Home Theatre, Manchester; Wednesday 29th November 2017
“So here’s how it works: we don’t know the audience and the audience don’t know us. We’ll make this play where we repeat the same thing again and again and again, and they have to guess what we’re on about.”
This tanked. Really badly and really early – about 5 minutes in, or roughly by the start of the third iteration of the attempted-comedy-scene-from-hell.
There is very little that can be said about Real Magic. Given that the entire ninety minutes of this show is built around it, any attempt to describe the content or form of the attempted-comedy-scene-from-hell will simply be a spoiler for anyone who hasn’t seen it.
The three on-stage players each put in commendable performances, the acting was strong and intense, there is little more that they could have done and their delivery on the stage can not be faulted.
Real Magic is a disastrous failure of concept and structure, the show is terrifyingly dependent on the formation of an instant and intimate connection with the audience. This would be the same kind of connection that you’d need to make within seconds of turning up on a first date; or perhaps with the first words that you might say in a job interview. But in this case there was no such early spark and, as a result, the evening got worse and worse as the show went on.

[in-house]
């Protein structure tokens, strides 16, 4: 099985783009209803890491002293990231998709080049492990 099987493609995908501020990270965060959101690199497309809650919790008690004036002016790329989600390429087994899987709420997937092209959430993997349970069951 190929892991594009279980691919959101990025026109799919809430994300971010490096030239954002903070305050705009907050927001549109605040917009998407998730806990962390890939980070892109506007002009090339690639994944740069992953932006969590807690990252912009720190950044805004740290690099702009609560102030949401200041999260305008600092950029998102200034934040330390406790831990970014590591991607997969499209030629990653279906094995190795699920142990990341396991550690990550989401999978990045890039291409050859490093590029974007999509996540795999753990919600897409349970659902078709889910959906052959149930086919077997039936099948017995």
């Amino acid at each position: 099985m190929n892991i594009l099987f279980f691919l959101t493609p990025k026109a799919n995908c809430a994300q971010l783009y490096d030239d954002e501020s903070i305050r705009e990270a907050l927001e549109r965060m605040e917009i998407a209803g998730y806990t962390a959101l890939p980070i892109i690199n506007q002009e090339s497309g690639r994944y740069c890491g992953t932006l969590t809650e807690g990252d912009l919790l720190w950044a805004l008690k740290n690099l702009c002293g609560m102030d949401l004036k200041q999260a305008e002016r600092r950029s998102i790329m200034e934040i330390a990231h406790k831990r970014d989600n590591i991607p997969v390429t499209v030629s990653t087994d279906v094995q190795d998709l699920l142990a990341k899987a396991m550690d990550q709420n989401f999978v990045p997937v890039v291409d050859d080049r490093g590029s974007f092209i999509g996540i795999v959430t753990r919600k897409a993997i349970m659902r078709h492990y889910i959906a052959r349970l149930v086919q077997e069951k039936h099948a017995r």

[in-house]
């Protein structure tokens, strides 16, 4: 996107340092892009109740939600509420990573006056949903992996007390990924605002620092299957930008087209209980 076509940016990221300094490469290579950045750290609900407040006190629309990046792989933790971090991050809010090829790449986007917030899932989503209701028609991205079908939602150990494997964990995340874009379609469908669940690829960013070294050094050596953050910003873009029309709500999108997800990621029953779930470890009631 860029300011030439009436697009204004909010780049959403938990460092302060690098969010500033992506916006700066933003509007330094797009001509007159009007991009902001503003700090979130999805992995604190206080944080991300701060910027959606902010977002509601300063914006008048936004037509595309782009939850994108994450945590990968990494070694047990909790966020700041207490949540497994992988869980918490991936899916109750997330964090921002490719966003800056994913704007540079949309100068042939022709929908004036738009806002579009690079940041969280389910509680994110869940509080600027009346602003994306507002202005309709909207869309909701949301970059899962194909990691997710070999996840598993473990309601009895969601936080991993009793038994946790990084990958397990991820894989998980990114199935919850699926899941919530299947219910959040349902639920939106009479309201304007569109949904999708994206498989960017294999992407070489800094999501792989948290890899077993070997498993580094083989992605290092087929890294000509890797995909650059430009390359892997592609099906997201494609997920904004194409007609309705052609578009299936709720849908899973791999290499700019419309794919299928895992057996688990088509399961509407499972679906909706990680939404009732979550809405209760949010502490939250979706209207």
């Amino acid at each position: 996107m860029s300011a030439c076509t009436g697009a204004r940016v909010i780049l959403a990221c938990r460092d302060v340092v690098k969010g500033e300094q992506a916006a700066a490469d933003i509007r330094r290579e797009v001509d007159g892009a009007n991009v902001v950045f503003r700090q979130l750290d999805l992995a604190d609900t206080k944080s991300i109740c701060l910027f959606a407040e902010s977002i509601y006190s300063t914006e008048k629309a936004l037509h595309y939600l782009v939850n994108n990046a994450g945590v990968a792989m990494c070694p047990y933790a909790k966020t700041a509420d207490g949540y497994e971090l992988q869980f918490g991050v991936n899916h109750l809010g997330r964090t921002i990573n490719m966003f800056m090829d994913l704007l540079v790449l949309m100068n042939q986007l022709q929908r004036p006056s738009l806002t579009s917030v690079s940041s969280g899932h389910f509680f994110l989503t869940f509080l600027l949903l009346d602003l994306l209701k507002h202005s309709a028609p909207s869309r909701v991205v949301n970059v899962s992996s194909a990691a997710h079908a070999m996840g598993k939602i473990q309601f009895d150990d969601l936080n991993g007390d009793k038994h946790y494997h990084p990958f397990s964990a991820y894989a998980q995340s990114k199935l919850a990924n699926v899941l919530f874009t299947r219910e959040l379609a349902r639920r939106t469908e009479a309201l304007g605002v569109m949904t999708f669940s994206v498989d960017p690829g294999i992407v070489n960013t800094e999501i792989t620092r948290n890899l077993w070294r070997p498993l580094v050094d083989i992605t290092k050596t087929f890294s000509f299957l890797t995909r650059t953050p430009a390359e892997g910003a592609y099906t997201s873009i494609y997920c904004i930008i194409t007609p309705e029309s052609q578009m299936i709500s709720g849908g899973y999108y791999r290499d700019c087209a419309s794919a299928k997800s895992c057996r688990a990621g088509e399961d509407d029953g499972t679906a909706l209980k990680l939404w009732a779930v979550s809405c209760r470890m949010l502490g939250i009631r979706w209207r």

Of course there is a chance that inducing boredom, incredulity, anger and disbelief is exactly what was intended by those who devised this play. But that would just be commercial insanity: “Let’s break new ground and challenge perceptions of what theatre is by doing something that no one else will dare to try: let’s deliberately bore the audience with a monotonous repetition of the same thing for an hour and a half”.
Forced Entertainment is the name of the production company, and an attempt to force entertainment is exactly what was delivered.
Nothing could have verified the failed-first-date awkwardness more than the solemn expressions on the faces of the cast as they took their bows at the end. They lost the audience early and I sense they knew it.